Thank you to Ghadjar and Thalmann for their comments to our recent article [1]. Their comments particularly addressed the high-risk group analysis. We appreciate
the opportunity to respond to their comments.

The authors are correct that consecutive reports of certain institutions were reported. The PSA-based results of the patient groups studied in the articles #18, #58 and #59, used here as an example, were reported at years 2006, 2005, and 2010, thus reflecting longer follow-up. No intent at the onset of the study was stated or implied to exclude consecutive and updated analyses. There is a legitimate value to patients in consecutive analyses of patient groups. However, the panel will address this important question in future updates.

The decision regarding article #22 (Potters et al.) to leave the results as external-beam radiotherapy (EBRT) and seeds was based on the author's analysis that the addition of EBRT was not considered an independent predictor. Therefore the symbol was left as combined therapy.

High-dose-rate (HDR) has few reported outcome studies. HDR as monotherapy or combined with EBRT was considered by the panel as HDR. When more articles are available, HDR monotherapy will be separated from combined HDR and EBRT.

The use of androgen-deprivation therapy (ADT) was acknowledged by the panel, but in the stated paper, ADT was not used in all patients and did not have a significant effect on outcome. Therefore the panel chose to record them as EBRT and seeds. In article #44 (Galalae et al.), 33%of patients received ADT. Despite multivariable analysis there was no comment on the effect of
ADT on results. In article #42 (Dattoli et al.), 42% (143/321) of patients received ADT. However, there was NO benefit of ADT on progression-free survival. In article #58 (Merrick et al.) patients were analysed by cohorts, those with ADT and those without, and graphed accordingly. The article #61 (Bittner et al.) cohort was treated with
ADT and analysed. Label corrected to demonstrate. Article #62 (Kollmeier et al.) stated that the addition of hormonal therapy was not a significant factor in outcome (P = 0.27). In article #12 (Burri et al.), 55% (915/1665) of patients received ADT. Univariate analysis did not indicate significant effect of the addition of ADT. The results of these studies on the use of ADT did not show a clear benefit to use of ADT in high-risk disease. The panel chose to analyse them as EBRT and seeds. However, we agree that cohort analysis separating ADT and non-ADT patients will be valuable in future analysis to confirm this observation.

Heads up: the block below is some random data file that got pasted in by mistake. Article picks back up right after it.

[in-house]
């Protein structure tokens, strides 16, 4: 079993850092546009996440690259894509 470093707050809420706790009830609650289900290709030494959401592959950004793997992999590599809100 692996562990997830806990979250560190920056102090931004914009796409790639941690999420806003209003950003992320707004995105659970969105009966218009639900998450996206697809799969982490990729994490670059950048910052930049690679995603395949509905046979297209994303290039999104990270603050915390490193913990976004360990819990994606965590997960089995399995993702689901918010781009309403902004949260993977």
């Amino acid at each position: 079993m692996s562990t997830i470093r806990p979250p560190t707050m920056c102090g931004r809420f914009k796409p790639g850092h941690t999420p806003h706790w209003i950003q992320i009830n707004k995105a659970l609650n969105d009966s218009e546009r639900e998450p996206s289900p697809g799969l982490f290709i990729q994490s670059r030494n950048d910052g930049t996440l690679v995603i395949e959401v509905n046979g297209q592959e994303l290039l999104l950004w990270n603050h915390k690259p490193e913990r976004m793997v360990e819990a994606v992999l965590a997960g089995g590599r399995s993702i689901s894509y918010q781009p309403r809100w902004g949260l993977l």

The authors are correct, as it was not clear exactly in article #33 the exact number
of patients receiving <72 Gy. The stated
that the prescribed dose was 70–76 Gy, therefore some patients received <72 Gy, the inclusion minimum. This issue was discussed, but the data point left in place. This will need clarification for future inclusion. For article #56, the authors
were correct that doses of <72 Gy were used and this study will be eliminated from future reviews. The authors are incorrect that article #67 should be reconsidered as there were 53 high-risk patients who received 78 Gy with a median follow-up of 8.7 years, which met the study inclusion criteria and therefore included in the analysis.

The authors felt that several articles
could be included, the Medical Research Council (MRC) RT01, Spahn et al. (2010)
and Freedland et al. (2007) articles. We
agree and these will be included in future updates.

The authors suggested that 15-year data was available from several papers and not charted; however, only one article (#57) reported 15-year data. The 15-year data from the other papers were only in graph form.

We disagree that the paper fails to provide evidence-based prostate cancer treatment comparisons for high-risk disease. The analysis performed in this study was not conducted using randomised studies, as no such studies are available for large scale comparison, so therefore cannot and should not be used as a meta-analysis. However, the study does represent the largest and longest evaluation of PSA-based results
and reflects the current knowledge of comparable results as presented in the literature to date. The observations and changes suggested above do not substantially change the graphical comparisons or conclusions of the article; however, the observations are appreciated and suggested changes will be incorporated in upcoming updates. As this is an on-going effort, further updates will probably resolve cohort differences, particularly in the high-risk group. Interested parties may receive updates of the graphs by e-mailing: